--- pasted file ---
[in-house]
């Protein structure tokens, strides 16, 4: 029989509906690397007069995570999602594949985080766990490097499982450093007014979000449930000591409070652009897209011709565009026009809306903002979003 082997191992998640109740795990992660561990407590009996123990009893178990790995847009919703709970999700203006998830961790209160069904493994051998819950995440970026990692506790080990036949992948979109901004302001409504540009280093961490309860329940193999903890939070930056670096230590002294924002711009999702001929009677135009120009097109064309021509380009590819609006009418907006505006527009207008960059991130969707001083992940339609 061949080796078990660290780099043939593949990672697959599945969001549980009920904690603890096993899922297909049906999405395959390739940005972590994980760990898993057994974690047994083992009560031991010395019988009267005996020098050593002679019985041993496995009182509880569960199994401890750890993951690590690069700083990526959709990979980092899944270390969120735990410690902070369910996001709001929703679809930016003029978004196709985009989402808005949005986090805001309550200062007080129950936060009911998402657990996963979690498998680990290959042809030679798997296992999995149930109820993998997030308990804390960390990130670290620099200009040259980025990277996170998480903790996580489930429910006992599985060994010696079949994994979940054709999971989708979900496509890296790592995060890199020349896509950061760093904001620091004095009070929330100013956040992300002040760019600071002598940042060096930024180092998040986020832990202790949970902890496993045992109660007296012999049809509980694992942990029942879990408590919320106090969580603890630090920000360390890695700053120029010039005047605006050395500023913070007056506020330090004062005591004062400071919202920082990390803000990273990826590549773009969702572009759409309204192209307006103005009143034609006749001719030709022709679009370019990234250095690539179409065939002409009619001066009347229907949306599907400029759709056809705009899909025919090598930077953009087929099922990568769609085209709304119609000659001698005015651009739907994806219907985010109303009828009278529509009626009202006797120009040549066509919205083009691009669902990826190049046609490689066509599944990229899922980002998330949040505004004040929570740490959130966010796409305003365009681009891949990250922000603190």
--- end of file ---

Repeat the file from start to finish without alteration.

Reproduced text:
[in-house]
């Protein structure tokens, strides 16, 4: 029989509906690397007069995570999602594949985080766990490097499982450093007014979000449930000591409070652009897209011709565009026009809306903002979003 082997191992998640109740795990992660561990407590009996123990009893178990790995847009919703709970999700203006998830961790209160069904493994051998819950995440970026990692506790080990036949992948979109901004302001409504540009280093961490309860329940193999903890939070930056670096230590002294924002711009999702001929009677135009120009097109064309021509380009590819609006009418907006505006527009207008960059991130969707001083992940339609 061949080796078990660290780099043939593949990672697959599945969001549980009920904690603890096993899922297909049906999405395959390739940005972590994980760990898993057994974690047994083992009560031991010395019988009267005996020098050593002679019985041993496995009182509880569960199994401890750890993951690590690069700083990526959709990979980092899944270390969120735990410690902070369910996001709001929703679809930016003029978004196709985009989402808005949005986090805001309550200062007080129950936060009911998402657990996963979690498998680990290959042809030679798997296992999995149930109820993998997030308990804390960390990130670290620099200009040259980025990277996170998480903790996580489930429910006992599985060994010696079949994994979940054709999971989708979900496509890296790592995060890199020349896509950061760093904001620091004095009070929330100013956040992300002040760019600071002598940042060096930024180092998040986020832990202790949970902890496993045992109660007296012999049809509980694992942990029942879990408590919320106090969580603890630090920000360390890695700053120029010039005047605006050395500023913070007056506020330090004062005591004062400071919202920082990390803000990273990826590549773009969702572009759409309204192209307006103005009143034609006749001719030709022709679009370019990234250095690539179409065939002409009619001066009347229907949306599907400029759709056809705009899909025919090598930077953009087929099922990568769609085209709304119609000659001698005015651009739907994806219907985010109303009828009278529509009626009202006797120009040549066509919205083009691009669902990826190049046609490689066509599944990229899922980002998330949040505004004040929570740490959130966010796409305003365009681009891949990250922000603190």